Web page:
Archivist Vs. Curator

If you've ever had an entertaining and educational day at the museum, you have archivists and curators to thank. Archivists preserve and organize important historical items, while curators manage the purchasing and displaying of these pieces.

Comparing Archivists to Curators

Archivists and curators both play key roles in preserving history and allowing the public to learn from the past. Curators shape the museum experience, as they are responsible for obtaining historically important pieces and designing the overall layout of the exhibits. Archivists are in charge of the preservation of these pieces, through proper storage, cleaning, and organization. Other similarities and differences are discussed below.

Job Title Education Requirements Average Salary (2018)* Job Growth (2016-2026)**
Archivist Master's Degree in History or a related field $47,185 14%
Curator Master's Degree in History or a related field $49,220 14%

Source: *PayScale.Com, **U.S. Bureau of Labor Statistics

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Responsibilities of Archivists vs. Curators

Archivists and curators can have some similarities, but their primary responsibilities are different. Both tend to work for museums where they specialize in a certain area of expertise, such as art or astronomy. Both are responsible for ensuring that important historical items are cared for and properly preserved. In the case of archivists, this is their biggest role, as they are in charge of preserving and properly cataloging items of importance. While curators can oversee this area as well, especially if they work for a smaller museum, they are mainly in charge of the overall museum, as they manage the purchasing and displaying of the historical artifacts.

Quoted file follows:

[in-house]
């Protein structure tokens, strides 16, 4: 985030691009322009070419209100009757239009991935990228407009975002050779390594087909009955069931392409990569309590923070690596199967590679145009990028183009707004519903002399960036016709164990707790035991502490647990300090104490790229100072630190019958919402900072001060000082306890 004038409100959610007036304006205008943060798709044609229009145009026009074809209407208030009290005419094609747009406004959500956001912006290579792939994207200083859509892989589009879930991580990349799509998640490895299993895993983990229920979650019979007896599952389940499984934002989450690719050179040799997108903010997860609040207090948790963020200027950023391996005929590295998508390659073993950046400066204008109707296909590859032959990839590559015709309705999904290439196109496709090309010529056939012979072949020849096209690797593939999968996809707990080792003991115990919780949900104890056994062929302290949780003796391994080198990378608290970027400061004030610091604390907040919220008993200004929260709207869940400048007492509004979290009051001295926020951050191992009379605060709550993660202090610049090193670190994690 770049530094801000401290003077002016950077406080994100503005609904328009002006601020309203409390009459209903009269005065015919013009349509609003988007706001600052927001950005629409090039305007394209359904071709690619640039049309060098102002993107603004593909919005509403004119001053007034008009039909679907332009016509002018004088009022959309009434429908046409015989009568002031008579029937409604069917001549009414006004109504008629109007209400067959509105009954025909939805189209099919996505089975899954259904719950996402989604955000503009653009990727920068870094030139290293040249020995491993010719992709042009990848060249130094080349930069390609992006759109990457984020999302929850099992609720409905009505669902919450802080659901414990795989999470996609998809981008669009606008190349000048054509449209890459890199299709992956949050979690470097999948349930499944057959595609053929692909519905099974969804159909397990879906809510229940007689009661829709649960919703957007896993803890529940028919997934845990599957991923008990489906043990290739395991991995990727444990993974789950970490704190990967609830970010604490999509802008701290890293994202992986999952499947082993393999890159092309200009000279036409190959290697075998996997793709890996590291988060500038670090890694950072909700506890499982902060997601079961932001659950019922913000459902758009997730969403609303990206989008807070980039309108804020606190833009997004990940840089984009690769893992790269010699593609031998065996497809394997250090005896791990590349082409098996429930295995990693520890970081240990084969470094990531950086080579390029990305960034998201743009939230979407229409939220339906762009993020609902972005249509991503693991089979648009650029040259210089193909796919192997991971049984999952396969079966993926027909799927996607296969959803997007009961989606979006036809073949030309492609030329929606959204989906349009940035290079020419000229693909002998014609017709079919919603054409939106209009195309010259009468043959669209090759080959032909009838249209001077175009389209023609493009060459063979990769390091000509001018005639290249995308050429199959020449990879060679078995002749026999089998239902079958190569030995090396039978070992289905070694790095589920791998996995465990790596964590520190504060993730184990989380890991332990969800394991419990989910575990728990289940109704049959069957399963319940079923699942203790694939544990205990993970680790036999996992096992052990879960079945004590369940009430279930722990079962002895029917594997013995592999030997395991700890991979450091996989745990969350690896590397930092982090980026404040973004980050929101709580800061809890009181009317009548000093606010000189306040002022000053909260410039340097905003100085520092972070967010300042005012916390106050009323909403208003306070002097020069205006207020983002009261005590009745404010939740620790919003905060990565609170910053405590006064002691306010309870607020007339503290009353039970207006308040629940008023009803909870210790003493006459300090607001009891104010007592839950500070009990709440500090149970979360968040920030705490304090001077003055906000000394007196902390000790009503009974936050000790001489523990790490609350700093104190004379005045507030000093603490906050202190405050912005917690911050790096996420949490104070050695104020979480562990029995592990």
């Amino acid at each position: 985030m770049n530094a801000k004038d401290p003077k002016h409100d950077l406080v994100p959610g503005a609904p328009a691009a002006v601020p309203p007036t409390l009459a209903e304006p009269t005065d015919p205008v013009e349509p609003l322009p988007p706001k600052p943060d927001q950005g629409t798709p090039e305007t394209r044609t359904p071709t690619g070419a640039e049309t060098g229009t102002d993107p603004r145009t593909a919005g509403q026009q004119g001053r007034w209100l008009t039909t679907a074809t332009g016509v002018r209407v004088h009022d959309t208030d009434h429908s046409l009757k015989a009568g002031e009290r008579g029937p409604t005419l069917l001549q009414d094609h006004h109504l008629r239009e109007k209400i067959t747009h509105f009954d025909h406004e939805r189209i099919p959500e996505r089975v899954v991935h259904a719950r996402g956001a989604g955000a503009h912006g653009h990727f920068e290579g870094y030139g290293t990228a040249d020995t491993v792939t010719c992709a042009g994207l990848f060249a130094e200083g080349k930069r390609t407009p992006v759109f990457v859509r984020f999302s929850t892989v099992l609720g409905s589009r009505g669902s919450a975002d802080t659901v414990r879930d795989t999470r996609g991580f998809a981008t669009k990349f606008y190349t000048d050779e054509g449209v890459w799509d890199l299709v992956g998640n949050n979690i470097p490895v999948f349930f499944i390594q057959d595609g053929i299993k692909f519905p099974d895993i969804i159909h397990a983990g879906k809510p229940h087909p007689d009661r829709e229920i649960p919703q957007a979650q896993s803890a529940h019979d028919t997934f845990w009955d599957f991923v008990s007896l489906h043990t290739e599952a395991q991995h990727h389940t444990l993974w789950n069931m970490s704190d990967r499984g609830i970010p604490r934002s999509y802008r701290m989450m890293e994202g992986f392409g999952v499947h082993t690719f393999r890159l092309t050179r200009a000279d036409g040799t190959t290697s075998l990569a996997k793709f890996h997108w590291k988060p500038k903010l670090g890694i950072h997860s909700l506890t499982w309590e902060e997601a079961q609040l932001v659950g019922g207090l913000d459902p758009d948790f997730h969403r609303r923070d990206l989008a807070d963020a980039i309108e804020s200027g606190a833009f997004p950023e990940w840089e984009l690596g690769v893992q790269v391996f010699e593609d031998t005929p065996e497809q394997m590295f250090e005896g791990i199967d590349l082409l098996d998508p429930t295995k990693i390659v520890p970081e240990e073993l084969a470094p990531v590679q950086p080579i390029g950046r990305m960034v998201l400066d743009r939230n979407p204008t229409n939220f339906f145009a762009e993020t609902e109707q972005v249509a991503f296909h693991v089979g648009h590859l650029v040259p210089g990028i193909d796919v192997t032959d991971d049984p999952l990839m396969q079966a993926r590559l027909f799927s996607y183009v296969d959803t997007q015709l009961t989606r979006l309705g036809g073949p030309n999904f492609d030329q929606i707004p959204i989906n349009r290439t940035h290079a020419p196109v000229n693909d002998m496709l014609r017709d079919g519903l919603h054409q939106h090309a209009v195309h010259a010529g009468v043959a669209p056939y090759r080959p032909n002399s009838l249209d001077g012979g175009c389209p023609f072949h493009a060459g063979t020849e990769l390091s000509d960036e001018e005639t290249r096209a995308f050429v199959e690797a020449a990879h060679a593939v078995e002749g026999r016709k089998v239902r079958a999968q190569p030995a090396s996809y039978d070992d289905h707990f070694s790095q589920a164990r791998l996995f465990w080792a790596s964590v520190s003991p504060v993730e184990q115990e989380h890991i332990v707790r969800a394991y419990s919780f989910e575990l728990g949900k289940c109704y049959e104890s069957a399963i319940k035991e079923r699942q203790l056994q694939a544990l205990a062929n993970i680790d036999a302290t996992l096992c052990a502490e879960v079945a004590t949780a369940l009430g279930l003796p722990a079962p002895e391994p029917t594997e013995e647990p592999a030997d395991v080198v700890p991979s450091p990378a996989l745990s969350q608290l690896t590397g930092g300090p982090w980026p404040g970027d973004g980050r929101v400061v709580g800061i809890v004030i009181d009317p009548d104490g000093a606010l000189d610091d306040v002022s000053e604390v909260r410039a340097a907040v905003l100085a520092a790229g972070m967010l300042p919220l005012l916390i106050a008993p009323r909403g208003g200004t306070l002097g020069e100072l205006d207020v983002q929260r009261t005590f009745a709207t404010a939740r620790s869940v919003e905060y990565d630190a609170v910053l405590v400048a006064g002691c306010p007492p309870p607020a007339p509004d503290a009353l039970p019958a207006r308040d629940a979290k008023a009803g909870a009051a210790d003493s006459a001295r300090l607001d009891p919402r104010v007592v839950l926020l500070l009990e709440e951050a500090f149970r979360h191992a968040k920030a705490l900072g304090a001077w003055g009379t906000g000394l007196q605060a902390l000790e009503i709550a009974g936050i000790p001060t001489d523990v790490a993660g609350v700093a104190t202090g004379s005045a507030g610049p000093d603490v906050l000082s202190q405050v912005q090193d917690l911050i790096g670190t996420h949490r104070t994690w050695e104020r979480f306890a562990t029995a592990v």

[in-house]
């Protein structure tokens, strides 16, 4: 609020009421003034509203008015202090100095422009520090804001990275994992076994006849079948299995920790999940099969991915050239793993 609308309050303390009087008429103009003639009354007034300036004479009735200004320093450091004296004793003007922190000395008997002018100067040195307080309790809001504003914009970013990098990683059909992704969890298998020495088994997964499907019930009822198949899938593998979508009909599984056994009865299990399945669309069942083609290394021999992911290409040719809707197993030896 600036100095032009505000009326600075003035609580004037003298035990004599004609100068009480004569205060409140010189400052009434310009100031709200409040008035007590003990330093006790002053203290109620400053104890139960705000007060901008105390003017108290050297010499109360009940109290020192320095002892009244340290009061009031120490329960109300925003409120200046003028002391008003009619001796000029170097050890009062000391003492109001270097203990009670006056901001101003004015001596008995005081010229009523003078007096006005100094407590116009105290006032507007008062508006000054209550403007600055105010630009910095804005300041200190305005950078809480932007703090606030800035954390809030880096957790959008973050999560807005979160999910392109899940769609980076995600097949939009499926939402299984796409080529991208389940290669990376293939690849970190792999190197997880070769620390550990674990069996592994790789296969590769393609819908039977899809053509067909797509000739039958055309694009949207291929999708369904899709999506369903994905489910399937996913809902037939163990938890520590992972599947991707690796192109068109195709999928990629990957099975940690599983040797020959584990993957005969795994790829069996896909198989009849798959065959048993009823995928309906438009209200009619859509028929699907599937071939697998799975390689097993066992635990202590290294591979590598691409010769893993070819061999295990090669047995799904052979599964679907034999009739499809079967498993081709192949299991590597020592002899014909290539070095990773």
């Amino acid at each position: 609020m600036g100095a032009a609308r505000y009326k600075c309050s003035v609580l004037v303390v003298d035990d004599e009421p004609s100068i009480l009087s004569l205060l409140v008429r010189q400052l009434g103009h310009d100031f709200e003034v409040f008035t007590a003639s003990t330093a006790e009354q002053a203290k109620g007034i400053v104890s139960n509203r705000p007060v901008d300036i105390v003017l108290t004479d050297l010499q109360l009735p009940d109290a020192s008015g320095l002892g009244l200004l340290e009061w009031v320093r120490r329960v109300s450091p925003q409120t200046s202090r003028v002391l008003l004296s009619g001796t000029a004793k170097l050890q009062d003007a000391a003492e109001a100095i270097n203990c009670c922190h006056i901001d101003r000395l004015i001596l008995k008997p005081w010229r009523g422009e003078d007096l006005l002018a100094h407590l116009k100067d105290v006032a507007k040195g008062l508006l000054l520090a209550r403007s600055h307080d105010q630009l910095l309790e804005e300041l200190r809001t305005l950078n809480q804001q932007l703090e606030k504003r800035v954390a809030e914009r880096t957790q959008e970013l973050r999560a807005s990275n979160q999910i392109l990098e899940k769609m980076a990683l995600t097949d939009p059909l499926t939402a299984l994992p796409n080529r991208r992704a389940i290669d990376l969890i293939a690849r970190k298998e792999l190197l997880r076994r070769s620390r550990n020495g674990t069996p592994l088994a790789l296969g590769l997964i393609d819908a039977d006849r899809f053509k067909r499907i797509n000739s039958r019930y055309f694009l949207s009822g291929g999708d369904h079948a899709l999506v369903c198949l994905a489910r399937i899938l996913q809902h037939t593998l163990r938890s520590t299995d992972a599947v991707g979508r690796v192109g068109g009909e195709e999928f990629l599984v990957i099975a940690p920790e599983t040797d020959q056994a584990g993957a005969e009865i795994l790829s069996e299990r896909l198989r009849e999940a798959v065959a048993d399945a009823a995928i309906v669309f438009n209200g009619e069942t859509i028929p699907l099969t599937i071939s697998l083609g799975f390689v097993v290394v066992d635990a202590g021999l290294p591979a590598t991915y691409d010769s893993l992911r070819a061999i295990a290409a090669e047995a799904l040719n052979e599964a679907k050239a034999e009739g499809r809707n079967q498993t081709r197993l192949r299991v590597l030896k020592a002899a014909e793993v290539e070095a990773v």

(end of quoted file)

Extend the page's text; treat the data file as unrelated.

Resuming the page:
Archivist

Archivists preserve, organize, and catalog historically important items, such as documents, artifacts, and books. It is common for archivists to specialize in a particular era of history, as well as a particular type of historical item. Excellent written and verbal communication skills are key, as archivists must make accurate notes and be able to work with teams of researchers, as well as potentially speak to classes or tours. Employment is usually offered by museums or other types of historical organizations. A master's degree in history, library science, or a related field is generally required.

Job responsibilities of an archivist include:

  • Develop or update a system of categorization
  • Track down and study potential items of historical value
  • Craft best practices for storage
  • Create rules regarding item safety and public viewing

Curator

Curators are the directors of museums, as they are in charge of deciding what pieces will be purchased and displayed. Additionally, curators help craft the overall look and layout of the museum by working closely with teams of designers. As museums specialize in a specific area, such as art or history, curators must be experts in the specialized subject of the museum. Normal business hours can be expected, but some travel for research or to procure museum pieces may be required. Curators generally have a master's degree in history, museum studies, or in the field that they specialize.

Job responsibilities of a curator include:

  • Act in a forward thinking manner for museum design and interactivity
  • Negotiate the loaning and purchasing of items
  • Ensure that collections are properly cleaned and stored
  • Maintain open communication with staff and supporters of the museum

Related Careers

Like curators and archivists, librarians also need a master's degree in an area of expertise and spend time cataloging, arranging, and maintaining books. If you do not have a master's degree but are interested in working at a museum, you may find work as a museum technician.


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